Triplett had young boys and girls pull in a fishing reel as fast as possible and they had to perform this task either in pairs or alone. Rather than randomly assigning his participants to the two conditions, Triplett had each participant do three trials alone and three in pairs, alternating these conditions (i.e., within-subject design).

A few children were slower in completion, some were unaffected, but the majority was faster and the experiment is usually cited as demonstrating the effects of what later became known as social facilitation, the phenomenon whereby the performance of simple tasks is facilitated by the presence of an audience or of others working on the same task.

Haines and Vaughan (1979) have argued that there were other experiments before 1898 deserving to be called social psychological, such as studies on suggestibility (e.g., Binet, Philipe, Coutier, & Henri, 1894). But social psychological experiments may have been performed even earlier by the French agricultural engineer, Max Ringelmann, who between 1882 and 1887 conducted investigations into the maximum performance of workers who pull a load horizontally (Kravitz & Martin, 1986).

Although the comparison of individual and group performance was of secondary interest to him, he found the first evidence of productivity loss in groups— a phenomenon that was later named ‘social loafing.’ Ringelmann found that eight men who pull at a rope together achieve only about 50% of the pulling power that could be expected on the basis of their pulling measured individually. However, since Ringelmann only published this research in 1913, Triplett predates him certainly as far as publication is concerned.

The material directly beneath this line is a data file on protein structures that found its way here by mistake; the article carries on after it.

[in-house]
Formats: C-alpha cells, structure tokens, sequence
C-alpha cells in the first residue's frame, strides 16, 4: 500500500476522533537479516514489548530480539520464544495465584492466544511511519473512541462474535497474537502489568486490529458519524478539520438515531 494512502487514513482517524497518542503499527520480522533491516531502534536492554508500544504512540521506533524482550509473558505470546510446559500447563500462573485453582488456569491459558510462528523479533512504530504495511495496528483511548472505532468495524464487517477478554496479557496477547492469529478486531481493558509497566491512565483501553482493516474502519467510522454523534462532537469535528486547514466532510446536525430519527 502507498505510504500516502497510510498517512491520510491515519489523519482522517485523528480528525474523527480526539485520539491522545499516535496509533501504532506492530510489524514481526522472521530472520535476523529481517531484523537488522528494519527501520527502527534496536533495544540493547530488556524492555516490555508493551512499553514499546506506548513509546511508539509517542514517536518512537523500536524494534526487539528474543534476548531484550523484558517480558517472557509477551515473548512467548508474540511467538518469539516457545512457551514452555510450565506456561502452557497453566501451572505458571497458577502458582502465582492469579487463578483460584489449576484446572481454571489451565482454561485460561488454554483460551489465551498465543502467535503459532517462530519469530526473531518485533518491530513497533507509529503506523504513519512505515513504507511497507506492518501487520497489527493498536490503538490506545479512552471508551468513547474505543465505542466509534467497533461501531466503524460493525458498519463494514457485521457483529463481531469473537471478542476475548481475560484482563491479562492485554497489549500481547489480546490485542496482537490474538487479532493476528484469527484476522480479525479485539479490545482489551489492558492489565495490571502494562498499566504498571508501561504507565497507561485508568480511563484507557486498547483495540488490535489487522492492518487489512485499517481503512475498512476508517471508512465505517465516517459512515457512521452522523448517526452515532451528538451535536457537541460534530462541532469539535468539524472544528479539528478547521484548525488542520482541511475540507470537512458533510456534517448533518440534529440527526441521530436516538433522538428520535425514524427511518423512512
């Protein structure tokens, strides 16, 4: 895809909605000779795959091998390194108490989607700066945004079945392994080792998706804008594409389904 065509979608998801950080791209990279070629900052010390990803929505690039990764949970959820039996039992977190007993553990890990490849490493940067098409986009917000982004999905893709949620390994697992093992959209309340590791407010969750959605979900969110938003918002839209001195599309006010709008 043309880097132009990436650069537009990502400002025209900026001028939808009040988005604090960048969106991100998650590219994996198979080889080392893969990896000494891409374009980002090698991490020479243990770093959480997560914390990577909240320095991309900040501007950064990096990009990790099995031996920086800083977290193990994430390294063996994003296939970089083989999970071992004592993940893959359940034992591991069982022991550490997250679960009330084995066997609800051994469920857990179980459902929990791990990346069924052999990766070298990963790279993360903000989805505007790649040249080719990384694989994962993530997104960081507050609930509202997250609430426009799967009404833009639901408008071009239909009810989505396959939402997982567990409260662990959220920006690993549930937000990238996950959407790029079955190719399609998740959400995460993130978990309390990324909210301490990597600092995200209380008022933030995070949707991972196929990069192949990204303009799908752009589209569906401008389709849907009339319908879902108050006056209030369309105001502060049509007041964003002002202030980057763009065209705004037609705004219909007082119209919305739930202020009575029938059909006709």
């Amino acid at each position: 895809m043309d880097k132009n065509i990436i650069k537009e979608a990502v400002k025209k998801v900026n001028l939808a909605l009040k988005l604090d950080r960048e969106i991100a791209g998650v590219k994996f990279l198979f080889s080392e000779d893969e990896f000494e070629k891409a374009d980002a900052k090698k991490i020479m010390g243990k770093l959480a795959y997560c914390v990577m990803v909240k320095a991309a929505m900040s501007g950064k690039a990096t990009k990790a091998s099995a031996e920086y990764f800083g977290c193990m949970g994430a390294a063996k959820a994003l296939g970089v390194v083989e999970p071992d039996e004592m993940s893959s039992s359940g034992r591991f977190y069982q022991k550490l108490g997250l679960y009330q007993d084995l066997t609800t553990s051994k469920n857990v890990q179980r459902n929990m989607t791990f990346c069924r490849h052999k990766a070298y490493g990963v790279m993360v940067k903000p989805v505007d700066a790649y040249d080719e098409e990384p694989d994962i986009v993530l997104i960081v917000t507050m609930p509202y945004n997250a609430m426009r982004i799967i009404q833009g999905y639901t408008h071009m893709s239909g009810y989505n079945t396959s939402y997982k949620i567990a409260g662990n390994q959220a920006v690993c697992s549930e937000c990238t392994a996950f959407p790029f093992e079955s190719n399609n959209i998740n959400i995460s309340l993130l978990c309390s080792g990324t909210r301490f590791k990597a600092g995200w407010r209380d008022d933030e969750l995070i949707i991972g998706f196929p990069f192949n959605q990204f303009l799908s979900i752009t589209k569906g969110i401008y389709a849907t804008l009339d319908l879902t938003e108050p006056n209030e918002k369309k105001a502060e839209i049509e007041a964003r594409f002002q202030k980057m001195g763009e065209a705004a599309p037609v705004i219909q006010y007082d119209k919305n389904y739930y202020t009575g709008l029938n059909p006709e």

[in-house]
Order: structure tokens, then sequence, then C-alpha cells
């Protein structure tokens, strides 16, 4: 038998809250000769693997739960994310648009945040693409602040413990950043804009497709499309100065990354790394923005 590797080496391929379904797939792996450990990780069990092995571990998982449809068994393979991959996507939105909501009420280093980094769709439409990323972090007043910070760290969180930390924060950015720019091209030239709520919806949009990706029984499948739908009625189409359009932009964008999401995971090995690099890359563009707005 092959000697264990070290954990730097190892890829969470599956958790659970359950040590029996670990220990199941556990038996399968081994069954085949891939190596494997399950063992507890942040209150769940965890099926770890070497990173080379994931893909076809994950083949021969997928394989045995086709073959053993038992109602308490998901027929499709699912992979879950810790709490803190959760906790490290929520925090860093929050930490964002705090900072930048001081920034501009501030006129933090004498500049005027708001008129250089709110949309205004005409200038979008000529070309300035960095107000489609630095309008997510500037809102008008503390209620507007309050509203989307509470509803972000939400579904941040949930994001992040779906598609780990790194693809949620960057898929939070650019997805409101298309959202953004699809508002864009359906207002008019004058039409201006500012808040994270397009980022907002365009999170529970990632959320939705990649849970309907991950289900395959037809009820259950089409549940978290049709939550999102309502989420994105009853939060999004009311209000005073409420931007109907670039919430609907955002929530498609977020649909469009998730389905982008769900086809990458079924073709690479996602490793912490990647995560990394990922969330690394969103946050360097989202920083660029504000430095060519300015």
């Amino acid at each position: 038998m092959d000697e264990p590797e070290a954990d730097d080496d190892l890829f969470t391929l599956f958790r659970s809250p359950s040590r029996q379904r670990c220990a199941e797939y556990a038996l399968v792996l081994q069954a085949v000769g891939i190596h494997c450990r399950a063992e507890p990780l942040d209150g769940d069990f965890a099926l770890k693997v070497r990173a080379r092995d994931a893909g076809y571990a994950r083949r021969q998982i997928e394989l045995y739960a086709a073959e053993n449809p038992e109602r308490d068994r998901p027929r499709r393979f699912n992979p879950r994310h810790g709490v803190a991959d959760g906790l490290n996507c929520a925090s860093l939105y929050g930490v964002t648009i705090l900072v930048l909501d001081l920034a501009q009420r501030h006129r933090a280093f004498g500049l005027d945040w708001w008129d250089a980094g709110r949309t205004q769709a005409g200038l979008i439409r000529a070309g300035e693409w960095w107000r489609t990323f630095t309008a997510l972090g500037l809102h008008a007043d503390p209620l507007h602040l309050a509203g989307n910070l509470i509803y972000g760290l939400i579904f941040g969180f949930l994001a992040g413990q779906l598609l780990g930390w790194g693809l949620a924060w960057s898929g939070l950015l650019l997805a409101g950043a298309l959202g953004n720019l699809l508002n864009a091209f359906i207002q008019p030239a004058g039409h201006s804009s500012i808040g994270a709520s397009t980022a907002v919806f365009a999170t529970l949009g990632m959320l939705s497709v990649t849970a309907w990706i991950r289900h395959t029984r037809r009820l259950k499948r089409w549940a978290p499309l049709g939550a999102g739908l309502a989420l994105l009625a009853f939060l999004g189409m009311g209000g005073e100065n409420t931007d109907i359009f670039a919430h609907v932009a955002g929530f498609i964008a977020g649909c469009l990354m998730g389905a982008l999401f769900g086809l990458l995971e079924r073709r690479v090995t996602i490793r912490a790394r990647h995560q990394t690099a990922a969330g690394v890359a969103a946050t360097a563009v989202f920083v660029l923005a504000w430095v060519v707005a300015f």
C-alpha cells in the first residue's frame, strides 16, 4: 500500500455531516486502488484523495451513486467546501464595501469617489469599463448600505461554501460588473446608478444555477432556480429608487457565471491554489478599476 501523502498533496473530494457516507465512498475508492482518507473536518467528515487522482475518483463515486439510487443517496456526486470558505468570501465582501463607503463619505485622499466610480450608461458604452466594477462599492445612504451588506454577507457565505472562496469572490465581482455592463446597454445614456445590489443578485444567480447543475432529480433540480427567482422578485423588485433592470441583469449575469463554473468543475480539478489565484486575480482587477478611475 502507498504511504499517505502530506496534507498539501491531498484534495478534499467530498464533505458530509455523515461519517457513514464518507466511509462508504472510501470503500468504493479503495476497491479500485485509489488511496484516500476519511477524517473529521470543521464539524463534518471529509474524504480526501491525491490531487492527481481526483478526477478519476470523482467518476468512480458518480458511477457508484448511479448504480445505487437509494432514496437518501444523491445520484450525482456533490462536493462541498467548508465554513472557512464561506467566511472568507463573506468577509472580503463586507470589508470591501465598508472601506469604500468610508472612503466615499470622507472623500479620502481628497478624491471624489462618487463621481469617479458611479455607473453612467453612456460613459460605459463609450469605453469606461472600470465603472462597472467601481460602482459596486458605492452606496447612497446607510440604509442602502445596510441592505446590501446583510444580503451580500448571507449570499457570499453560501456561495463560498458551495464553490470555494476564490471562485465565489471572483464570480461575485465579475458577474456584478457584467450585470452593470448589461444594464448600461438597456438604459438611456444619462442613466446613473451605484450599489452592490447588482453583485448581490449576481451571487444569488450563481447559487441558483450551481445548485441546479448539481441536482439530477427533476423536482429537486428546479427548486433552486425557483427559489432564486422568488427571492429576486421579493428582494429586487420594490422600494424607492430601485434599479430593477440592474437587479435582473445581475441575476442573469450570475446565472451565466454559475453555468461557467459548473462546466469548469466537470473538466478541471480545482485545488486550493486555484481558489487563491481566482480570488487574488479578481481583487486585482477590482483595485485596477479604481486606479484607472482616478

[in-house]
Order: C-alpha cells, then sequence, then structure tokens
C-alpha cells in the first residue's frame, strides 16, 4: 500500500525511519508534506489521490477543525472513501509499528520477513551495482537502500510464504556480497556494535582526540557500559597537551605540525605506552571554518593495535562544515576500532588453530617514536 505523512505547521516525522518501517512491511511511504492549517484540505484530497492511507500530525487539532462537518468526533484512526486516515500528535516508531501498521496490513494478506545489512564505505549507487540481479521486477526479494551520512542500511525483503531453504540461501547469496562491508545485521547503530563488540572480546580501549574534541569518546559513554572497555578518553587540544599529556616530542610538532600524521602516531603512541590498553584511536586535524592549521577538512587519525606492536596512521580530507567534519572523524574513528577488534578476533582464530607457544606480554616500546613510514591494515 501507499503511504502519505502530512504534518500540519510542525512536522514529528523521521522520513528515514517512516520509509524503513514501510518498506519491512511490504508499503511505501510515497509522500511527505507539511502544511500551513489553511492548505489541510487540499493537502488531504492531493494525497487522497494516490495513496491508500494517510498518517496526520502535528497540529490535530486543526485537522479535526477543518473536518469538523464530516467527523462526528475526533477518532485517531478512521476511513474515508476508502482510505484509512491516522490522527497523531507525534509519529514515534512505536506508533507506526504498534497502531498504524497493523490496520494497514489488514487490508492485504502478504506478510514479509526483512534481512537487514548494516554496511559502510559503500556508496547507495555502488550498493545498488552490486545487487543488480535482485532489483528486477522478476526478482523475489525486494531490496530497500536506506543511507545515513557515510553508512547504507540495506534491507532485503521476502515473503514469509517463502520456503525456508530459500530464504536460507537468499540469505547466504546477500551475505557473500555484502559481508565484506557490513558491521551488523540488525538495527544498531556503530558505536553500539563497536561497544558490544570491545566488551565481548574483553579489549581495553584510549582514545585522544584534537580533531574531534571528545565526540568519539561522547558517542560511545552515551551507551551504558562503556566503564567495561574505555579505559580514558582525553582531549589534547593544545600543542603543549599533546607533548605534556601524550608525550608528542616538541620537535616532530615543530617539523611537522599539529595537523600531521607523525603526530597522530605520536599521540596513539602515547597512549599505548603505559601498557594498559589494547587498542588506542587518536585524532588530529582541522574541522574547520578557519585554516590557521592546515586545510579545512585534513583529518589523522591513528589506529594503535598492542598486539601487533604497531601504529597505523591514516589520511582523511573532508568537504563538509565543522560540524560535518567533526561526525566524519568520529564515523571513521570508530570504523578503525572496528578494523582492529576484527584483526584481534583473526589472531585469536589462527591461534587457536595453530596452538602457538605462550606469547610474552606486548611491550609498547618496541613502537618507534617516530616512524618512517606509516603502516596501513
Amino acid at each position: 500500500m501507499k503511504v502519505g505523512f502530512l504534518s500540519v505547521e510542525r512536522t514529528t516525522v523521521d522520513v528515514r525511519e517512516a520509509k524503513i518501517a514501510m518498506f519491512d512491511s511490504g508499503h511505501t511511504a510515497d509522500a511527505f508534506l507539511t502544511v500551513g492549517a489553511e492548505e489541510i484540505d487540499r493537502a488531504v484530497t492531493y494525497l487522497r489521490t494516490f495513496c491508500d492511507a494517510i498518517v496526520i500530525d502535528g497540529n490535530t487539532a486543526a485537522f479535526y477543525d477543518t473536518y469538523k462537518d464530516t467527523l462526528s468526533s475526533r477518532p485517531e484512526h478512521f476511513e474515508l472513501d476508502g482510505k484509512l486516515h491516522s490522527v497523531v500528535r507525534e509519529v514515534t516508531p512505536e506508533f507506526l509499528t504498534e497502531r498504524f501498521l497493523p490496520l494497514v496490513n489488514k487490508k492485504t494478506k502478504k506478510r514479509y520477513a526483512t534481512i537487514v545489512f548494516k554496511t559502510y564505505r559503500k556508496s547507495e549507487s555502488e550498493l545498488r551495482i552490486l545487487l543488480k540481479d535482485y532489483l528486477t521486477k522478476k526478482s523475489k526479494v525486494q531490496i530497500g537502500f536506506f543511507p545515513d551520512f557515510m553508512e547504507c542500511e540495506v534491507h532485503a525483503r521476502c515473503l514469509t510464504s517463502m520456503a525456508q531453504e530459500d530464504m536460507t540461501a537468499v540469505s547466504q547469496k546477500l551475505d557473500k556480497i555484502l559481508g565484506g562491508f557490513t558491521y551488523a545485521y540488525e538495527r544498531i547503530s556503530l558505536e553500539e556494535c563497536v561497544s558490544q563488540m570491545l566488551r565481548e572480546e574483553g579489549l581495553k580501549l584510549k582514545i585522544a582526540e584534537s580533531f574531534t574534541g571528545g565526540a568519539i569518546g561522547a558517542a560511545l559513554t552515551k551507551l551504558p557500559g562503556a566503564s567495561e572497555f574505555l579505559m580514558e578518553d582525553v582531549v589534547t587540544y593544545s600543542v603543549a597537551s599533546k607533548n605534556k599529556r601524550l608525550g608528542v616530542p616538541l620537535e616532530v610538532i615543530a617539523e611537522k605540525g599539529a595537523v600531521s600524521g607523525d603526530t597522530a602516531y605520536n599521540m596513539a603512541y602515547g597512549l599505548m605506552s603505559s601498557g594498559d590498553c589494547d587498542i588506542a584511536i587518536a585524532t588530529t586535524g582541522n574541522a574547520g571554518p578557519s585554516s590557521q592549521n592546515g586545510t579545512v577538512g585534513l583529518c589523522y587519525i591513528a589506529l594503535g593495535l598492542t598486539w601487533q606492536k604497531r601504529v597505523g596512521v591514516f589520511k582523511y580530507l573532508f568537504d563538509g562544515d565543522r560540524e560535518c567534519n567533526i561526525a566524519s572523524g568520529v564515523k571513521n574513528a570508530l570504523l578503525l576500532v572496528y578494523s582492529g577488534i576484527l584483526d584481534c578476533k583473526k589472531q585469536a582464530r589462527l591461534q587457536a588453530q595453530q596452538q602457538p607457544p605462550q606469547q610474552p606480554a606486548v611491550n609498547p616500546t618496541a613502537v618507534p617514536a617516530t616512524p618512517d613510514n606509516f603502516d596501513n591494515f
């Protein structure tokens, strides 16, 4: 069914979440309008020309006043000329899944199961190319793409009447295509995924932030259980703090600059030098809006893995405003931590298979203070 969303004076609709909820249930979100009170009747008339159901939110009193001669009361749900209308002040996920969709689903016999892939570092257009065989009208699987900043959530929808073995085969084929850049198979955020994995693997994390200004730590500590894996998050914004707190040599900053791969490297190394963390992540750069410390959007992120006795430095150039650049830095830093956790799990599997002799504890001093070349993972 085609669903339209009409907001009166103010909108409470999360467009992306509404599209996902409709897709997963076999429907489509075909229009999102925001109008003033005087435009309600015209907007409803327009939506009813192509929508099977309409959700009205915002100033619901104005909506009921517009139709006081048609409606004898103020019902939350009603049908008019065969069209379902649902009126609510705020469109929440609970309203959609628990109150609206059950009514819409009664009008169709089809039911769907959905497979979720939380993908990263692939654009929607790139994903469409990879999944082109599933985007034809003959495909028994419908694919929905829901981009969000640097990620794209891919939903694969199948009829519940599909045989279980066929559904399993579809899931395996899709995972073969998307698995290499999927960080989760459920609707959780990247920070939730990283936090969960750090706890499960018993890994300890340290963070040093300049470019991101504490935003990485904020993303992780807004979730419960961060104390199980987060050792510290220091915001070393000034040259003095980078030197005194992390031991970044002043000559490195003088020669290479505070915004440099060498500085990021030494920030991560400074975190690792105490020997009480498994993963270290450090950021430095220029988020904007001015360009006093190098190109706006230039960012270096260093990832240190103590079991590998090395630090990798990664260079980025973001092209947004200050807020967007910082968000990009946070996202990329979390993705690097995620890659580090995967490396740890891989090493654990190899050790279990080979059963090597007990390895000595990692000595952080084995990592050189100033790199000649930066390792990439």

Though the 1908 date is significant, a more meaningful date for the emergence of scientific social psychology is the year 1924, because it marks the appearance of Floyd Allport’s seminal textbook, which explicitly delineates the domain of social psychology as the experimental study of social behavior. He defined social behavior as ‘behavior in which the responses either serve as social stimuli or are evoked by social stimuli’ (p. 148).

Significantly, Allport postulated that social psychology “is part of the psychology of the individual, whose behavior it studies in relation to that sector of the environment comprised by his fellows” (p. 4). He had noted earlier, in the same volume, ‘For ... only within the individual can we find the behavioral mechanisms and the consciousness which are fundamental in the interactions between individuals’ (p. vi).

The Critique that Led to Crisis in Social Psychology

Social psychology encountered a crisis of confidence in the late 1960s that led to years of infighting about the right course of social psychology. Instrumental to the launching of the crisis were, arguably, two critical papers published in 1967 and 1973.

Kenneth Ring’s 1967 paper was provocatively entitled “Experimental social psychology: Some sober questions about some frivolous values,” and it contrasted the vision of Kurt Lewin of a social psychology aimed at solving important social problems with what Ring called the “fun and games” attitude of the social psychology of his own days.